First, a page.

As you can see, reading is fundamental, but it doesn’t teach you everything in life. Being well-read is important, and quoting literature is seen as a sign of intelligence in human society. Creating your own story however, is just as important as understanding the stories of others. If you want to be a human being and not just a robot, go out into the world and live, rather than sitting online or in a library, reading about other people’s experiences. You have more to gain than lose.

    More by this author

    7 Ways To Make Exercise Fun For Everyone Say Goodbye to a Skinny Body: How to Gain Weight Fast 24 Easy Ways To Make Money On The Internet What 500 Calories Really Looks Like in Different Foods 20 Awesome Screensavers that Make your Desktop Delightful

    Trending in Communication

    1 Science Says People Who Talk To Themselves Are Geniuses 2 11 Red Flags in a Relationship Not To Ignore 3 Easily Misunderstood by Others? 6 Barriers You Should Overcome to Make Communication Less Frustrating 4 7 Simple Ways To Be Famous In One Year 5 How To Feel Happier (10 Scienece-Backed Ways)

    Read Next

    Advertising
    Advertising
    Advertising

    Last Updated on March 5, 2021

    Science Says People Who Talk To Themselves Are Geniuses

    Science Says People Who Talk To Themselves Are Geniuses

    I talk a lot to myself. It helps me to keep my concentration on the activity on hand, makes me focus more on my studies, and gives me some pretty brilliant ideas while chattering to myself; more importantly, I produce better works. For example, right now, as I am typing, I am constantly mumbling to myself. Do you talk to yourself? Don’t get embarrassed admitting it because science has discovered that those who talk to themselves are actually geniuses… and not crazy!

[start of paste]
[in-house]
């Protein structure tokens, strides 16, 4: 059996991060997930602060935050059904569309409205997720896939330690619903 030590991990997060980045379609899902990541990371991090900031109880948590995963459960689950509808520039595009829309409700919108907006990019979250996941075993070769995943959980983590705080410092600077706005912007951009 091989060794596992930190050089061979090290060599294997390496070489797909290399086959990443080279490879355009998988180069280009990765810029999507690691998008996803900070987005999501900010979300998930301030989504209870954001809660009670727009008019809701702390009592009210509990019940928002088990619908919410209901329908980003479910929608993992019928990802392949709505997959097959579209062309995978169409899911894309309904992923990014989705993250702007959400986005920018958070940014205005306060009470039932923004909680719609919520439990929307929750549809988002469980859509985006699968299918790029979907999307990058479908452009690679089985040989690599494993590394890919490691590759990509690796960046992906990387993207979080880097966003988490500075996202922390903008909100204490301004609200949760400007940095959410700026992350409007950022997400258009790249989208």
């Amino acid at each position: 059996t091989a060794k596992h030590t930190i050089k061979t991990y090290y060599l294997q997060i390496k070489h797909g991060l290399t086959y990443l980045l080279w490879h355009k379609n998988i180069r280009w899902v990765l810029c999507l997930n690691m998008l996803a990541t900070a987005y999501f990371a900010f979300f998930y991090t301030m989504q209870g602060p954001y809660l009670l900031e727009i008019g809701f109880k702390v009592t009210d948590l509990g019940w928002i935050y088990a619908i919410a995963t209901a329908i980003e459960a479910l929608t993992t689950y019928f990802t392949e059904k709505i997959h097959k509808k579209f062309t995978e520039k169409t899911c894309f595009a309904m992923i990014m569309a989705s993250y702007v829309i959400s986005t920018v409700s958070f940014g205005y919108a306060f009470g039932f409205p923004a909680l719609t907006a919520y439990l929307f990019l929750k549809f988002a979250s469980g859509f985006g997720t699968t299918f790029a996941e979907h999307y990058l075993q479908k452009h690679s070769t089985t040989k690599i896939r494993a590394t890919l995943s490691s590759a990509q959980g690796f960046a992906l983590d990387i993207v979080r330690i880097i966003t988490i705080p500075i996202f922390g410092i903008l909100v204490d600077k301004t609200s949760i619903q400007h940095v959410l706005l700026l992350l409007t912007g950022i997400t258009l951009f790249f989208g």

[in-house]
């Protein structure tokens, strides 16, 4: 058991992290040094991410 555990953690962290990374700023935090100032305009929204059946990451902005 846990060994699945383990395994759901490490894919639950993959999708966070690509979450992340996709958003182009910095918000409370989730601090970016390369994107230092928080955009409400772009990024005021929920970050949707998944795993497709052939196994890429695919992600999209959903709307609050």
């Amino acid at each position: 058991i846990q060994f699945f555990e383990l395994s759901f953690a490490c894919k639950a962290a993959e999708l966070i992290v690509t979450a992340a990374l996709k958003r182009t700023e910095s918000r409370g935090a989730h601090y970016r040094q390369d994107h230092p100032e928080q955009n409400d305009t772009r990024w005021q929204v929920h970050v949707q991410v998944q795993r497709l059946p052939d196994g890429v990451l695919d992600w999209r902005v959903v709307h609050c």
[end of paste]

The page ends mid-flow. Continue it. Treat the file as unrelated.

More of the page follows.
Research Background

    Psychologist-researcher Gary Lupyan conducted an experiment where 20 volunteers were shown objects, in a supermarket, and were asked to remember them. Half of them were told to repeat the objects, for example, banana, and the other half remained silent. In the end, the result shown that self-directed speech aided people to find the objects faster, by 50 to 100 milliseconds, compared to the silent ones.

    Advertising

    “I’ll often mutter to myself when searching for something in the refrigerator or the supermarket shelves,” said Gary Lupyan.

    This personal experience actually made him conduct this experiment. Lupyan, together with another psychologist, Daniel Swigley, came up with the outcomes that those to talk to oneself are geniuses. Here are the reasons:

    Advertising

    It stimulates your memory

    When you are talking to yourself, your sensory mechanism gets activated. It gets easier on your memory since you can visualize the word, and you can act accordingly.[1]

    It helps stay focused

    When you are saying it loud, you stay focused on your task,[2] and it helps you recognise that stuff immediately. Of course, this only helps if you know what the object you are searching looks like. For example, a banana is yellow in colour, and you know how a banana looks like. So when you are saying it loud, your brain immediately pictures the image on your mind. But if you don’t know what banana looks like, then there is no effect of saying it loud.

    Advertising

    It helps you clarify your thoughts

    Every one of us tends to have various types of thoughts. Most make sense, while the others don’t. Suppose you are furious at someone and you feel like killing that person. Now for this issue you won’t run to a therapist, will you? No, what you do is lock yourself in a room and mutter to yourself. You are letting go off the anger by talking to yourself, the pros and cons of killing that person, and eventually you calm down. This is a silly thought that you have and are unable to share it with any other person. Psychologist Linda Sapadin said,[3]

    “It helps you clarify your thoughts, tend to what’s important and firm up any decisions you are contemplating.”

    Featured photo credit: Girl Using Laptop In Hotel Room/Ed Gregory via stokpic.com

    Reference

    Read Next